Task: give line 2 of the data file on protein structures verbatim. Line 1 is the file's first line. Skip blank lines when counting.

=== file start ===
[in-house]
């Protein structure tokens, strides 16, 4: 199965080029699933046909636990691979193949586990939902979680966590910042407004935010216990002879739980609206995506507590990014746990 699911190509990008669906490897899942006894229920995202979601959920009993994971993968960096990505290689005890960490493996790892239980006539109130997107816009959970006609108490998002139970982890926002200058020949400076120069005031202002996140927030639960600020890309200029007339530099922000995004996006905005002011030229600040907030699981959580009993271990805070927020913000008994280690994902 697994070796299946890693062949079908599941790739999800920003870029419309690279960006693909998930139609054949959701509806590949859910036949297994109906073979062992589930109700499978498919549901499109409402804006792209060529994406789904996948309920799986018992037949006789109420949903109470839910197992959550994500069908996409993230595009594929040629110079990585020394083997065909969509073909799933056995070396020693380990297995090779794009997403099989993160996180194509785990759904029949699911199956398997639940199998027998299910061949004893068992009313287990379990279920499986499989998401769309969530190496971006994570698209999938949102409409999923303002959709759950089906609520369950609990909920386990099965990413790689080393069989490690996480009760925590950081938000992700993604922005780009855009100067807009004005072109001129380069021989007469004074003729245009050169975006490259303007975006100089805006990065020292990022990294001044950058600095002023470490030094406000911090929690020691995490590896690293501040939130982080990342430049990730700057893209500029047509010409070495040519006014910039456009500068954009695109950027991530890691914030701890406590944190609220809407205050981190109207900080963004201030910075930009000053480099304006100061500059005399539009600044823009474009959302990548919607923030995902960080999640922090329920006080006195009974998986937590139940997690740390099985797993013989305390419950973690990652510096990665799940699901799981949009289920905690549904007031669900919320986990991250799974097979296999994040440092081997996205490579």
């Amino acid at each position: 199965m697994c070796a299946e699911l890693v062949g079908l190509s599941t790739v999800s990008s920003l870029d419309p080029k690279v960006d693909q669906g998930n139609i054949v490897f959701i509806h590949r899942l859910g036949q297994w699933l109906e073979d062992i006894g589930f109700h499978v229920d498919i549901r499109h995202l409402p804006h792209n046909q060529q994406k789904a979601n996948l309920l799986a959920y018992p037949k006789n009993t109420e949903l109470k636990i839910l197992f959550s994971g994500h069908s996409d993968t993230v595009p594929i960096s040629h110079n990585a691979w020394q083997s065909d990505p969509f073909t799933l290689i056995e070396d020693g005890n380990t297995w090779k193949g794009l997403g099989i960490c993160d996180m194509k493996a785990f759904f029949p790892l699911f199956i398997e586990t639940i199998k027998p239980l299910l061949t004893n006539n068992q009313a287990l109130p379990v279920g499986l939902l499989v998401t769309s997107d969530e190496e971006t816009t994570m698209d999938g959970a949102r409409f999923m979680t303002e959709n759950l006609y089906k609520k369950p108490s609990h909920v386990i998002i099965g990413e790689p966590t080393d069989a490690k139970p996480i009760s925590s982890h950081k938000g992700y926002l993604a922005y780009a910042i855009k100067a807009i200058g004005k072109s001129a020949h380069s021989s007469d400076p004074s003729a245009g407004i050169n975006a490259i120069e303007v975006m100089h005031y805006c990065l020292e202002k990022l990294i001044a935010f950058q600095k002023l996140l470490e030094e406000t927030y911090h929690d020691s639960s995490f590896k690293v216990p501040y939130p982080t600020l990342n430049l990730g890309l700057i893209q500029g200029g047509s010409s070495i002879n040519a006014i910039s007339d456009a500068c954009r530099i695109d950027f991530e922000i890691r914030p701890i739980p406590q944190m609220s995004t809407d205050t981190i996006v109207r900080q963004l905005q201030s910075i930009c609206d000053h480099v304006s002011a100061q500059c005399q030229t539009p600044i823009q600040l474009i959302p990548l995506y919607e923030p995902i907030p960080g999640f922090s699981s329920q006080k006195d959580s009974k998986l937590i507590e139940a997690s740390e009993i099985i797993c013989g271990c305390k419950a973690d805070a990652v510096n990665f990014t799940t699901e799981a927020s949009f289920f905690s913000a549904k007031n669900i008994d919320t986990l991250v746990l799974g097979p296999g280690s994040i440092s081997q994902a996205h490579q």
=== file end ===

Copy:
């Protein structure tokens, strides 16, 4: 199965080029699933046909636990691979193949586990939902979680966590910042407004935010216990002879739980609206995506507590990014746990 699911190509990008669906490897899942006894229920995202979601959920009993994971993968960096990505290689005890960490493996790892239980006539109130997107816009959970006609108490998002139970982890926002200058020949400076120069005031202002996140927030639960600020890309200029007339530099922000995004996006905005002011030229600040907030699981959580009993271990805070927020913000008994280690994902 697994070796299946890693062949079908599941790739999800920003870029419309690279960006693909998930139609054949959701509806590949859910036949297994109906073979062992589930109700499978498919549901499109409402804006792209060529994406789904996948309920799986018992037949006789109420949903109470839910197992959550994500069908996409993230595009594929040629110079990585020394083997065909969509073909799933056995070396020693380990297995090779794009997403099989993160996180194509785990759904029949699911199956398997639940199998027998299910061949004893068992009313287990379990279920499986499989998401769309969530190496971006994570698209999938949102409409999923303002959709759950089906609520369950609990909920386990099965990413790689080393069989490690996480009760925590950081938000992700993604922005780009855009100067807009004005072109001129380069021989007469004074003729245009050169975006490259303007975006100089805006990065020292990022990294001044950058600095002023470490030094406000911090929690020691995490590896690293501040939130982080990342430049990730700057893209500029047509010409070495040519006014910039456009500068954009695109950027991530890691914030701890406590944190609220809407205050981190109207900080963004201030910075930009000053480099304006100061500059005399539009600044823009474009959302990548919607923030995902960080999640922090329920006080006195009974998986937590139940997690740390099985797993013989305390419950973690990652510096990665799940699901799981949009289920905690549904007031669900919320986990991250799974097979296999994040440092081997996205490579």